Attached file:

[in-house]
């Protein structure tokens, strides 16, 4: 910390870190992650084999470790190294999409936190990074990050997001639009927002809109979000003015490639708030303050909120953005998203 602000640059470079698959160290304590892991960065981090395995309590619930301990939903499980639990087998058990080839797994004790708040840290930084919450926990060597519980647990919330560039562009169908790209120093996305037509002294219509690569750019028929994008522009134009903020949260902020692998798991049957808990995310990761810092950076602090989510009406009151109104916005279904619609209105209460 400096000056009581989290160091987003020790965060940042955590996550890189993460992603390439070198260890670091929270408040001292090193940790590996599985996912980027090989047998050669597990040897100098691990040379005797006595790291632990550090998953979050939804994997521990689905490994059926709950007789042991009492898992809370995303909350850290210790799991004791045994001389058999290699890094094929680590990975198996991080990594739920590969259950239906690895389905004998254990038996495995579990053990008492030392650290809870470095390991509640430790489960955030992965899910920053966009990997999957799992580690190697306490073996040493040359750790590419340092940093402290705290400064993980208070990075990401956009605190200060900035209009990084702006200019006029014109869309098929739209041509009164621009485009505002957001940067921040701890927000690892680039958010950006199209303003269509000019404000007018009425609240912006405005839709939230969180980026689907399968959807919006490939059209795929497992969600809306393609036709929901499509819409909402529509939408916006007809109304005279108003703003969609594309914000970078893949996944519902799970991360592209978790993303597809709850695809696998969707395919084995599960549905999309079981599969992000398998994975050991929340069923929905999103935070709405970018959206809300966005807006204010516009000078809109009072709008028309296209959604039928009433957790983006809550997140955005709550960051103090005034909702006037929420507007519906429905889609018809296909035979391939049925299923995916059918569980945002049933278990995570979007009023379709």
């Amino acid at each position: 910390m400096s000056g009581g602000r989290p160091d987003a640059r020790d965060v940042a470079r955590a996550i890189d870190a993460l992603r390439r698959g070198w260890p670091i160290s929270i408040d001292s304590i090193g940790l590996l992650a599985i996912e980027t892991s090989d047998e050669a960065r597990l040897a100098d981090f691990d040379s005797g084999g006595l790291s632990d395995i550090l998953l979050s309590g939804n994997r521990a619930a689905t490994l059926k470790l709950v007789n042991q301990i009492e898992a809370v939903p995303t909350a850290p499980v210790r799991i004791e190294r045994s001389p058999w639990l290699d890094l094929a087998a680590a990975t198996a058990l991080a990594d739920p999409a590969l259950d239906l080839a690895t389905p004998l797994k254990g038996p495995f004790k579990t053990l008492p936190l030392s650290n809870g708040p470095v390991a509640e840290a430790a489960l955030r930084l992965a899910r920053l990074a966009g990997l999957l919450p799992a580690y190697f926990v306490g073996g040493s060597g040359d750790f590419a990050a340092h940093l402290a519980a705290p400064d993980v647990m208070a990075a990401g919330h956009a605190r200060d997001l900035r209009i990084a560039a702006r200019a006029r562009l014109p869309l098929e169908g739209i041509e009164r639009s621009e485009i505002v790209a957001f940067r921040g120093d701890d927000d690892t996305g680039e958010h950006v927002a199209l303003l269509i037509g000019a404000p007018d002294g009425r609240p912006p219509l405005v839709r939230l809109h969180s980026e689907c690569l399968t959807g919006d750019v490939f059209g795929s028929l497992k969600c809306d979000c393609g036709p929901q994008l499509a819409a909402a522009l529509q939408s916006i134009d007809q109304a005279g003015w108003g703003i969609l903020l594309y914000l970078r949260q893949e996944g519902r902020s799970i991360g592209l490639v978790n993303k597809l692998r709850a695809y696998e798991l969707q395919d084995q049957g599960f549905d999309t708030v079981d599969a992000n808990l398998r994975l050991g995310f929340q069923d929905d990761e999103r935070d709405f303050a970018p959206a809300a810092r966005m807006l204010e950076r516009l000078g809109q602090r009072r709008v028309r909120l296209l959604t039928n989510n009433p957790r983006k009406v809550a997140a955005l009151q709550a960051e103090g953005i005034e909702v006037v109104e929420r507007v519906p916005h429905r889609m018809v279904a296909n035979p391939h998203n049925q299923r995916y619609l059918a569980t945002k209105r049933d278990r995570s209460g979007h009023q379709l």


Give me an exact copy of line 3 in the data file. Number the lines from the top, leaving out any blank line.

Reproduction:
């Amino acid at each position: 910390m400096s000056g009581g602000r989290p160091d987003a640059r020790d965060v940042a470079r955590a996550i890189d870190a993460l992603r390439r698959g070198w260890p670091i160290s929270i408040d001292s304590i090193g940790l590996l992650a599985i996912e980027t892991s090989d047998e050669a960065r597990l040897a100098d981090f691990d040379s005797g084999g006595l790291s632990d395995i550090l998953l979050s309590g939804n994997r521990a619930a689905t490994l059926k470790l709950v007789n042991q301990i009492e898992a809370v939903p995303t909350a850290p499980v210790r799991i004791e190294r045994s001389p058999w639990l290699d890094l094929a087998a680590a990975t198996a058990l991080a990594d739920p999409a590969l259950d239906l080839a690895t389905p004998l797994k254990g038996p495995f004790k579990t053990l008492p936190l030392s650290n809870g708040p470095v390991a509640e840290a430790a489960l955030r930084l992965a899910r920053l990074a966009g990997l999957l919450p799992a580690y190697f926990v306490g073996g040493s060597g040359d750790f590419a990050a340092h940093l402290a519980a705290p400064d993980v647990m208070a990075a990401g919330h956009a605190r200060d997001l900035r209009i990084a560039a702006r200019a006029r562009l014109p869309l098929e169908g739209i041509e009164r639009s621009e485009i505002v790209a957001f940067r921040g120093d701890d927000d690892t996305g680039e958010h950006v927002a199209l303003l269509i037509g000019a404000p007018d002294g009425r609240p912006p219509l405005v839709r939230l809109h969180s980026e689907c690569l399968t959807g919006d750019v490939f059209g795929s028929l497992k969600c809306d979000c393609g036709p929901q994008l499509a819409a909402a522009l529509q939408s916006i134009d007809q109304a005279g003015w108003g703003i969609l903020l594309y914000l970078r949260q893949e996944g519902r902020s799970i991360g592209l490639v978790n993303k597809l692998r709850a695809y696998e798991l969707q395919d084995q049957g599960f549905d999309t708030v079981d599969a992000n808990l398998r994975l050991g995310f929340q069923d929905d990761e999103r935070d709405f303050a970018p959206a809300a810092r966005m807006l204010e950076r516009l000078g809109q602090r009072r709008v028309r909120l296209l959604t039928n989510n009433p957790r983006k009406v809550a997140a955005l009151q709550a960051e103090g953005i005034e909702v006037v109104e929420r507007v519906p916005h429905r889609m018809v279904a296909n035979p391939h998203n049925q299923r995916y619609l059918a569980t945002k209105r049933d278990r995570s209460g979007h009023q379709l």